Friday, August 24, 2007

Sam Harris Gets It Right (Again)

Sam Harris has a letter in this week's Natrue where he takes the editors to task for their accommodationist approach to the fight between rationalism and superstition [Scientists should unite against threat from religion].

The immediate object of Harris' letter is a recent commentary praising Islam as an "intrinsically rational world view" that is "perfectly in harmony with scientific naturalism." Harris points out the fallacy of such a position then goes on to raise questions about a review of Francis Collin's book The Language of God. According to Harris, the review, entitled "Building Bridges," ...
... represents another instance of high-minded squeamishness in addressing the incompatibility of faith and reason. Nature praises Collins, a devout Christian, for engaging "with people of faith to explore how science — both in its mode of thought and its results — is consistent with their religious beliefs".
I agree with Harris that the Theistic Evolution version of Christianity promoted by Collins is not compatible with reason and science. I agree with Harris that Nature should be ashamed of itself for suggesting otherwise. This is an area where the editors of Nature should either avoid comment or, preferably, defend science.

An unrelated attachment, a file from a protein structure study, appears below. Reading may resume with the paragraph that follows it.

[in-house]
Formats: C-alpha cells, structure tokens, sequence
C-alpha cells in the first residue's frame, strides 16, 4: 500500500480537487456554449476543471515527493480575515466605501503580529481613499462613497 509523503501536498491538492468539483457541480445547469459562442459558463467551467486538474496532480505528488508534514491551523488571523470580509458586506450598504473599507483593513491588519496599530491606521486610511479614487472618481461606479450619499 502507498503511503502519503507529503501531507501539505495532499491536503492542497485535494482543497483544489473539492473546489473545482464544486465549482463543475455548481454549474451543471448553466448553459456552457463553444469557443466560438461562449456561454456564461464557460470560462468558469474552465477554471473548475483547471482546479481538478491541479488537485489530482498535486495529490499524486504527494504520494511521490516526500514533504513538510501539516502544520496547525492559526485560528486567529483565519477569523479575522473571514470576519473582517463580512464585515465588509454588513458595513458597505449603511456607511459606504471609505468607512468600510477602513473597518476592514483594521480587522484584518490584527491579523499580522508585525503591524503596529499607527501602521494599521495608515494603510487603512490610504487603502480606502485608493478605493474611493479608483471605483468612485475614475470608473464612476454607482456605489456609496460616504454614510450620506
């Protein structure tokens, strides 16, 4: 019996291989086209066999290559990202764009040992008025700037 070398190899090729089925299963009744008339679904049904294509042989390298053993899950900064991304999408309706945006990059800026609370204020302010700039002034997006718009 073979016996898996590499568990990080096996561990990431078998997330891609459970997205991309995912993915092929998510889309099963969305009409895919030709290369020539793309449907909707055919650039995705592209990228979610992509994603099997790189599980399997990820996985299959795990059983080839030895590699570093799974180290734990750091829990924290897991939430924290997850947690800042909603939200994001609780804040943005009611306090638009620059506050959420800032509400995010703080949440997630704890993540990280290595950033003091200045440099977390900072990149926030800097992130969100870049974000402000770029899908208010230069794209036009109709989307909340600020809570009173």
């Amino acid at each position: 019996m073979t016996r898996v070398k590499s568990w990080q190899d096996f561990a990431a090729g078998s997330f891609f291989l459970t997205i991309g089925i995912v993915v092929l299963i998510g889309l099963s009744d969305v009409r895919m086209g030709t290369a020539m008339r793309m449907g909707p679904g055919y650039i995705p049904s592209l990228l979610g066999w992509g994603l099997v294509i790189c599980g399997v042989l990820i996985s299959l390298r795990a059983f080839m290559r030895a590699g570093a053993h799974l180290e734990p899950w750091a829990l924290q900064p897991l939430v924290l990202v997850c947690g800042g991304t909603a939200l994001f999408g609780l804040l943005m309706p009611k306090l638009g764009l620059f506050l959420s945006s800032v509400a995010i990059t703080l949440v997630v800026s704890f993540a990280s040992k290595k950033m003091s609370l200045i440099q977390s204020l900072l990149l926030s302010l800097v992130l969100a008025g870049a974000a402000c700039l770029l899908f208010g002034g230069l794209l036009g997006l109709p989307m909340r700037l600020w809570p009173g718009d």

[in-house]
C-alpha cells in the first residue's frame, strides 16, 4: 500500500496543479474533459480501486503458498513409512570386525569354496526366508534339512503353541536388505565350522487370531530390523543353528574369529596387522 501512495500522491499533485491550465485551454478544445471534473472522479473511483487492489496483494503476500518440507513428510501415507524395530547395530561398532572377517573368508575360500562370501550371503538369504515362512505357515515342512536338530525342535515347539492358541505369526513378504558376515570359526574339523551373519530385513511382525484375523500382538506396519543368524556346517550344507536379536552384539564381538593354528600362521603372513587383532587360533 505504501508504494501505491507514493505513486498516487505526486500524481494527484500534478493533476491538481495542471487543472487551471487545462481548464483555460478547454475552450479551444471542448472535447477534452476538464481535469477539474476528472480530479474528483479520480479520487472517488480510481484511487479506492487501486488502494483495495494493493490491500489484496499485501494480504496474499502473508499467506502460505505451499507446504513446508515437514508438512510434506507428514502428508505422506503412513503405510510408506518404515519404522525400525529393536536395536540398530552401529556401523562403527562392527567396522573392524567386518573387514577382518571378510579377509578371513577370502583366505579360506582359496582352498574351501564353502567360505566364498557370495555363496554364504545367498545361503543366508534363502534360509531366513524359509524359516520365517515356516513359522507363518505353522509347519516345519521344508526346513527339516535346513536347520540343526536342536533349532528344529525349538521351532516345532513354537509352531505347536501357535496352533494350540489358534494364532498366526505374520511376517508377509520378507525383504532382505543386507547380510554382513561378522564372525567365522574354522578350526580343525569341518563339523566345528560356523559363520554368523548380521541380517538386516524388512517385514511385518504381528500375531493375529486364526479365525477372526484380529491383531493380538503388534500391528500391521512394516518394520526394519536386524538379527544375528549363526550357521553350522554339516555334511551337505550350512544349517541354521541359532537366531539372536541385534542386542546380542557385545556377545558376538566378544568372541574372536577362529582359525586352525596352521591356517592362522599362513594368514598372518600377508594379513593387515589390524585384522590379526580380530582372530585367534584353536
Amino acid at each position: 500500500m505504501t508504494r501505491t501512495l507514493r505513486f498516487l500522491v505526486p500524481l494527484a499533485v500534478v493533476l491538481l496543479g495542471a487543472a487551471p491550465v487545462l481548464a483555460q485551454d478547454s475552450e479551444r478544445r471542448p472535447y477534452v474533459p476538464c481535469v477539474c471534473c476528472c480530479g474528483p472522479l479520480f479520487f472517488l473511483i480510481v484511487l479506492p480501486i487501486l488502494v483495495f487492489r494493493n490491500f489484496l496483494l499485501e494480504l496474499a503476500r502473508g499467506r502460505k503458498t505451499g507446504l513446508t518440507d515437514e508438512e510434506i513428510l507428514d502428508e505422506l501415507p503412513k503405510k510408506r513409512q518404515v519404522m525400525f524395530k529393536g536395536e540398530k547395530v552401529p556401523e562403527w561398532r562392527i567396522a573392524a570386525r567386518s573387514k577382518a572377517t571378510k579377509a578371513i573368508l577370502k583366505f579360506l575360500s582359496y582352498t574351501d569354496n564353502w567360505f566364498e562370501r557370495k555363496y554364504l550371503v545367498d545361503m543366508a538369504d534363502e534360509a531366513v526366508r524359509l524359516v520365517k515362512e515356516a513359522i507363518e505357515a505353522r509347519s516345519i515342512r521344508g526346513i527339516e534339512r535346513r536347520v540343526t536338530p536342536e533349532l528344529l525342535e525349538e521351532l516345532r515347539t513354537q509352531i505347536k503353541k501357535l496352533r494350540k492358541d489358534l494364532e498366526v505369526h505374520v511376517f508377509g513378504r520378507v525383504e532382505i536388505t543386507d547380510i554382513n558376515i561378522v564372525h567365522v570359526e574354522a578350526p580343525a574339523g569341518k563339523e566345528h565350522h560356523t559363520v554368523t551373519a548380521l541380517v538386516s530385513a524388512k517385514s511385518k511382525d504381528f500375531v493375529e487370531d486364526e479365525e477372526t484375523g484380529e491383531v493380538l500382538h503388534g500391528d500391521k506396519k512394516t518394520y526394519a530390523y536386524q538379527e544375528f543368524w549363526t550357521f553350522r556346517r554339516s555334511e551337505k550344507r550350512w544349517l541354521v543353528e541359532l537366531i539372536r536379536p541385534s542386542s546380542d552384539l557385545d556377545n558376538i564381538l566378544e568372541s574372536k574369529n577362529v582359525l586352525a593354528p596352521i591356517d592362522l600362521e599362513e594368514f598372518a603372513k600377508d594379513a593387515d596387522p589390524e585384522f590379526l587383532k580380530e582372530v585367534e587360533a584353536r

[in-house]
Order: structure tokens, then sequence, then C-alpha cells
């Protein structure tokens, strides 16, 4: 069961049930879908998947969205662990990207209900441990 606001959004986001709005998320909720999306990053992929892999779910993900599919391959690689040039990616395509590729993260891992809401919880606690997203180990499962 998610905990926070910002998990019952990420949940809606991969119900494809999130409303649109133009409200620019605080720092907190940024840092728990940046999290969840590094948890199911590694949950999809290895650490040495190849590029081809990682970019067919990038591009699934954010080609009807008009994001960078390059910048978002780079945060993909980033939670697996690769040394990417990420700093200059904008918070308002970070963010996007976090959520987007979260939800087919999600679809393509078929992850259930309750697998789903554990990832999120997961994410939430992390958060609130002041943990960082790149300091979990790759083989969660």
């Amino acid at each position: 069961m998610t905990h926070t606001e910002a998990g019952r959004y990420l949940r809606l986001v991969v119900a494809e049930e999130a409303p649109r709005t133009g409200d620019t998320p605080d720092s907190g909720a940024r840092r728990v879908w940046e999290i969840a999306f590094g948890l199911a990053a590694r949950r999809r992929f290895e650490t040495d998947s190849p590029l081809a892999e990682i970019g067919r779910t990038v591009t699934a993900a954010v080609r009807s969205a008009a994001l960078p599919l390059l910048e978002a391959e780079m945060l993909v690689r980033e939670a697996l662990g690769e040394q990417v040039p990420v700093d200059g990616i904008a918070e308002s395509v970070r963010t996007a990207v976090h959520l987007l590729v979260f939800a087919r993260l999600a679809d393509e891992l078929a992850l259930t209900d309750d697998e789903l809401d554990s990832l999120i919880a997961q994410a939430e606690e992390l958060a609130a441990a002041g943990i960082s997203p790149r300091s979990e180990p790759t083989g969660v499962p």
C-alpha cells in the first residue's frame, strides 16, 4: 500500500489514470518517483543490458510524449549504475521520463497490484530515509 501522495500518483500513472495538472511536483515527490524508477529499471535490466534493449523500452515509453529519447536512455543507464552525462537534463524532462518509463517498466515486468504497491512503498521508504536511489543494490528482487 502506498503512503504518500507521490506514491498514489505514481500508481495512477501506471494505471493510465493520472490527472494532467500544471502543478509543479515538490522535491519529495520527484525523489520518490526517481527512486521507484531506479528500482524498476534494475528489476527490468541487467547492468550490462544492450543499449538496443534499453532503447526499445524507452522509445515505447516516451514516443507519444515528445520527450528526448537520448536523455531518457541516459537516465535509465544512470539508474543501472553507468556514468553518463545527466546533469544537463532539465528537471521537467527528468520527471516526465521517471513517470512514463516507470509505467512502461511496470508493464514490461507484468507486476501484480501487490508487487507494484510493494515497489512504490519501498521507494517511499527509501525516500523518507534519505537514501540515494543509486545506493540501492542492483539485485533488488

Harris closes his letter with a nice jab.
There are bridges and there are gangplanks, and it is the business of journals such as Nature to know the difference.

1 comment:

  1. Shermer gets it wrong

    Michael Shermer has used his column in the September issue of Scientific American to post "an open letter to Messrs. Dawkins, Dennett, Harris and Hitchens". It is the usual BS about how "militant" atheists should just shut up. I found the closing paragraph to be quite startling:

    Rational atheism values the truths of science and the power of reason, but the principle of freedom stands above both science and religion.

    Shermer is stating his position that scientific truth should be subservient to ideology. It does not matter that the ideology he holds is generally considered to be good, nor that it is one I may agree with; truth should not be subordinate to any ideology, and I am very much suprised to find a columnist for Scientific American declaring otherwise.